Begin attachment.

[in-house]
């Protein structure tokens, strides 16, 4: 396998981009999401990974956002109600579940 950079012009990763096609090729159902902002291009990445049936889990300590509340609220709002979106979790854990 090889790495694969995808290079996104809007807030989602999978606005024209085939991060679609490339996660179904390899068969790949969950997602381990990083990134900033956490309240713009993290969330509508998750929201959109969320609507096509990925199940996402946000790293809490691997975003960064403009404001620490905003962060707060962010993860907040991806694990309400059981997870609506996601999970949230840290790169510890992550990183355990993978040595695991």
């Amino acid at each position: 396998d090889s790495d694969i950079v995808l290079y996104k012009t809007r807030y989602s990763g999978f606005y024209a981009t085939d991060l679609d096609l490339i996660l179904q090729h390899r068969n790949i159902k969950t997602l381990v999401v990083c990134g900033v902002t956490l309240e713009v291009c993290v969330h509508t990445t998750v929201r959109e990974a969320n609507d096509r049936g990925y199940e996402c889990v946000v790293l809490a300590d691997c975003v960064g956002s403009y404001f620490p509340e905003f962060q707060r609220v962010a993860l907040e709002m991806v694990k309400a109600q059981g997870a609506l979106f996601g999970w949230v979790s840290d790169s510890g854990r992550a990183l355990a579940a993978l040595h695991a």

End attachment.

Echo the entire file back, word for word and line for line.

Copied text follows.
[in-house]
């Protein structure tokens, strides 16, 4: 396998981009999401990974956002109600579940 950079012009990763096609090729159902902002291009990445049936889990300590509340609220709002979106979790854990 090889790495694969995808290079996104809007807030989602999978606005024209085939991060679609490339996660179904390899068969790949969950997602381990990083990134900033956490309240713009993290969330509508998750929201959109969320609507096509990925199940996402946000790293809490691997975003960064403009404001620490905003962060707060962010993860907040991806694990309400059981997870609506996601999970949230840290790169510890992550990183355990993978040595695991």
């Amino acid at each position: 396998d090889s790495d694969i950079v995808l290079y996104k012009t809007r807030y989602s990763g999978f606005y024209a981009t085939d991060l679609d096609l490339i996660l179904q090729h390899r068969n790949i159902k969950t997602l381990v999401v990083c990134g900033v902002t956490l309240e713009v291009c993290v969330h509508t990445t998750v929201r959109e990974a969320n609507d096509r049936g990925y199940e996402c889990v946000v790293l809490a300590d691997c975003v960064g956002s403009y404001f620490p509340e905003f962060q707060r609220v962010a993860l907040e709002m991806v694990k309400a109600q059981g997870a609506l979106f996601g999970w949230v979790s840290d790169s510890g854990r992550a990183l355990a579940a993978l040595h695991a």